After decades of concessionary contracts, rank-and-file United Auto Worker activists have worked tirelessly the last two months resisting attacks on auto parts workers at Delphi Corporation.

Delphi filed for Chapter 11 bankruptcy on Oct. 8. With Steve ‘The Hatchet’ Miller, CEO of Delphi, at the helm, the company blames health care payments for retirees and labor costs as factors contributing to Delphi’s financial crisis. Approximately 24,000 General Motors workers were sold out in 1999, when GM spun off parts manufacturing and created Delphi Corporation. Now Delphi is trying to renege on collective bargaining agreements and pensions that they are obligated to pay. The company is asking for enormous benefits concessions and wage reductions — from $27 an hour down to $9 an hour — or it will ask a bankruptcy judge to nullify the contracts with UAW-represented employees.

Since early November, auto workers across the nation have rallied to what some union officials are calling ‘rebel’ rank and file meetings. The meetings were initially called by Gregg Shotwell, a longtime UAW activist and Delphi worker. The meetings began in Grand Rapids, Michigan on Nov. 6. The Nov. 6 meeting saw hundreds of UAW members from across the auto industry, including General Motors, Ford, Visteon, Chrysler, Caterpillar and John Deere, who came to hear and voice concerns.

Another meeting held Nov. 13, in Kokomo, Indiana saw another good crowd of concerned workers from the local area and across the nation. December meetings were held in Saginaw on Dec. 4 and in Flint on the 11th. During the Saginaw meeting an open motion was made from the floor to adopt a name for this workers’ movement. They unanimously approved the name "Soldiers of Solidarity" and decided to create buttons featuring such slogans as S.O.S. and WTR, for ‘work to rule.’

The meetings have not only focused on the crisis but on direct shop floor actions such as ‘work to rule.’ Work to rule emphasizes building communication on the shop floor and building solidarity among workers by strict adherence corporate and safety regulations. Following these rules to the letter has the effect of slowing production.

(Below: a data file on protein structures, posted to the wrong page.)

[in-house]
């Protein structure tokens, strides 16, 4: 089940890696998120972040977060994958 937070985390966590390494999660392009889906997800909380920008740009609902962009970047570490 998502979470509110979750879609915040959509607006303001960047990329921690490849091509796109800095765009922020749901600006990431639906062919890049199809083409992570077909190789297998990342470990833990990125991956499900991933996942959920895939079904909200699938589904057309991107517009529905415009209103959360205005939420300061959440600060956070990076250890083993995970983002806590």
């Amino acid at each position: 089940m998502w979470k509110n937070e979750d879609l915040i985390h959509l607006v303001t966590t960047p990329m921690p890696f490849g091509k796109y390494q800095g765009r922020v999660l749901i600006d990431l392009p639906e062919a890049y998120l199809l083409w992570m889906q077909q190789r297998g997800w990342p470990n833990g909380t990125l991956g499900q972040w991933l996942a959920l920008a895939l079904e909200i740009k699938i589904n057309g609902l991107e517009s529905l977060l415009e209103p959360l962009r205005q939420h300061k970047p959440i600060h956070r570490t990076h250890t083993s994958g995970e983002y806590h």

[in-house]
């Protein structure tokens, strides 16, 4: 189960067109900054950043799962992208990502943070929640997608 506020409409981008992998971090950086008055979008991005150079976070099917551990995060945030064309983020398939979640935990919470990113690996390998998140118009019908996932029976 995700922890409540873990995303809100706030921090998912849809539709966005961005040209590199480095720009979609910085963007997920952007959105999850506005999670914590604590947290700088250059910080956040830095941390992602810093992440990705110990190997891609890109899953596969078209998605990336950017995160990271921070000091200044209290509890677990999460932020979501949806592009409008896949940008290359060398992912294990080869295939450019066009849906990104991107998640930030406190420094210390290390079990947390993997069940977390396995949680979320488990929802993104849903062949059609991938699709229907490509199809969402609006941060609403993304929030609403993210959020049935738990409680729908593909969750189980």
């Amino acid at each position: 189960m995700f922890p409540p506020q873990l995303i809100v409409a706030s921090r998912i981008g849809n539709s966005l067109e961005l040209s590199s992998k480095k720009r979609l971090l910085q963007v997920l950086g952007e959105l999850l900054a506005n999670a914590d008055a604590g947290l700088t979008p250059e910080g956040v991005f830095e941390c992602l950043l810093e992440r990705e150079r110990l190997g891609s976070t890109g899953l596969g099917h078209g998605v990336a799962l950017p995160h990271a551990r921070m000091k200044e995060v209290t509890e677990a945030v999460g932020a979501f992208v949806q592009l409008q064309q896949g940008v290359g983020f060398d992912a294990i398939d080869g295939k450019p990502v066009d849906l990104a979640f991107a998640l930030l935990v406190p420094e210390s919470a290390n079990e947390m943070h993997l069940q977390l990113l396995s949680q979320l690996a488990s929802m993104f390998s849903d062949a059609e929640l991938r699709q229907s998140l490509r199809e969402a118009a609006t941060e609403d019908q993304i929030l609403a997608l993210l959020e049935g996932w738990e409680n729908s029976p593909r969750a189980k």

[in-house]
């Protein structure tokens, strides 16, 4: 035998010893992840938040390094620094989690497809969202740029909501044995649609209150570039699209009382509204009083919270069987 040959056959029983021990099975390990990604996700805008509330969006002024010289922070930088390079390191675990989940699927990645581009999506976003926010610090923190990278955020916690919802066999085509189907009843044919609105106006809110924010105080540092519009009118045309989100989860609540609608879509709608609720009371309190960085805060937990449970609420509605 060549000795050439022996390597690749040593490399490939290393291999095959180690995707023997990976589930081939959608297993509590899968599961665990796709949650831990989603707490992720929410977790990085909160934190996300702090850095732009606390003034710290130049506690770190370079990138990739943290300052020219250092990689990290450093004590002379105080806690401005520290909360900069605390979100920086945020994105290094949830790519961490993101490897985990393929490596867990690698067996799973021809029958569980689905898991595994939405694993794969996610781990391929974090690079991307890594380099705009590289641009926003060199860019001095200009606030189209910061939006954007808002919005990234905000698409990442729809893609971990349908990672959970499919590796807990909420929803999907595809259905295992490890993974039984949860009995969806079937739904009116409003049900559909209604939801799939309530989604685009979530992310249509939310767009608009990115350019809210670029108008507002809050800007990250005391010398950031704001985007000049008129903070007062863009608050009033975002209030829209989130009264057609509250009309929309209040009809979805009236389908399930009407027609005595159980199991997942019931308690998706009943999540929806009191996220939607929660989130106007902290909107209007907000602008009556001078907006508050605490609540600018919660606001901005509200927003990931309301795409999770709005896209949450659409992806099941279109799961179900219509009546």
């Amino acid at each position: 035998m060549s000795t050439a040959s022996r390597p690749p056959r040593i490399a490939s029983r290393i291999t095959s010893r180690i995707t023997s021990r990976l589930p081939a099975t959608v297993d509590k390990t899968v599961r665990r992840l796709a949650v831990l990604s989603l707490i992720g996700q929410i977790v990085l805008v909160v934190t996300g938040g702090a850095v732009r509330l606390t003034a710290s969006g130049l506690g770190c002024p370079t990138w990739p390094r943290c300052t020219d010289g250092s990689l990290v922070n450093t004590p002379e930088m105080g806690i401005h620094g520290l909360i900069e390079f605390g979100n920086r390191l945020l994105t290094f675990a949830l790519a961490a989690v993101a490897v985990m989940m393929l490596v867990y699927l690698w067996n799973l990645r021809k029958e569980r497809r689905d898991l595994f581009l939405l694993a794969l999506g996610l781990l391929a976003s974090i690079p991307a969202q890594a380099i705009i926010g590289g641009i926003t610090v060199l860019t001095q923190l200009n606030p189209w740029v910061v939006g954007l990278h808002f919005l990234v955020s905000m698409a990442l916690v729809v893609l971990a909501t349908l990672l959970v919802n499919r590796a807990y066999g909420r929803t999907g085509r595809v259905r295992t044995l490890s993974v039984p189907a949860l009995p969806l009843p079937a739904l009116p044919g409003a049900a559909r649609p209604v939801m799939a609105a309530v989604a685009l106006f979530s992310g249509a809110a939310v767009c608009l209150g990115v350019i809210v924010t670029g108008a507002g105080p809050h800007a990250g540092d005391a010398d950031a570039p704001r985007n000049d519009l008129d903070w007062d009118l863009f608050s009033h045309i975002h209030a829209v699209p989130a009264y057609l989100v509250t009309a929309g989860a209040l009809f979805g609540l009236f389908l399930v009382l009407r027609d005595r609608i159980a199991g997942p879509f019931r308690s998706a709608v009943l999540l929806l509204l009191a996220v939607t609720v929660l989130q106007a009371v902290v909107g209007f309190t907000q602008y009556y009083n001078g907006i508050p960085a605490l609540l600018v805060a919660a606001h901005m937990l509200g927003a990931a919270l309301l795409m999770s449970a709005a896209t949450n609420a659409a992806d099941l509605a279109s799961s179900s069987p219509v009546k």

The meetings also talked about preparing for a strike and working without a contract. Larry Solomon, former President of Local 751 and present Chairman of Solidarity Now and George Cornwell, a UAW Local 974 Grievance Committeeman — both UAW veterans of the mid-1990s labor war with Caterpillar Incorporated — talked about their experiences working without a contract and work to rule.

The crowds at these mass meetings have been diverse, drawing from across the auto industry. The mood of the attendees is that a great battle is coming their way and the consensus is that every concessionary contract sets precedence for the corporations’ demanding more concessions. The broad-based support and concern prompted Shotwell to open the December meetings up to all workers, union and non-union, who are concerned for the Delphi situation.

For decades auto workers have enjoyed the fruits of the previous generations’ efforts and now there is a call from many at the meetings for a broad social movement uniting all workers and every faction with interests tied to the current corporate warfare against working people. While the labor movement has always emphasized political action, many people voice tremendous distrust for all the politicians within the current two-party system. Feeling betrayed by the Democratic party, many believe that only a united nationwide movement will force political change.

Rank-and-file auto workers plan to picket the Detroit auto show on Jan. 8, the showcase event in the automotive capital. Subsequent meetings are planned for Milwaukee, Jan. 15 and an unconfirmed date for Troy, Michigan in late January.

Fight Back News Service,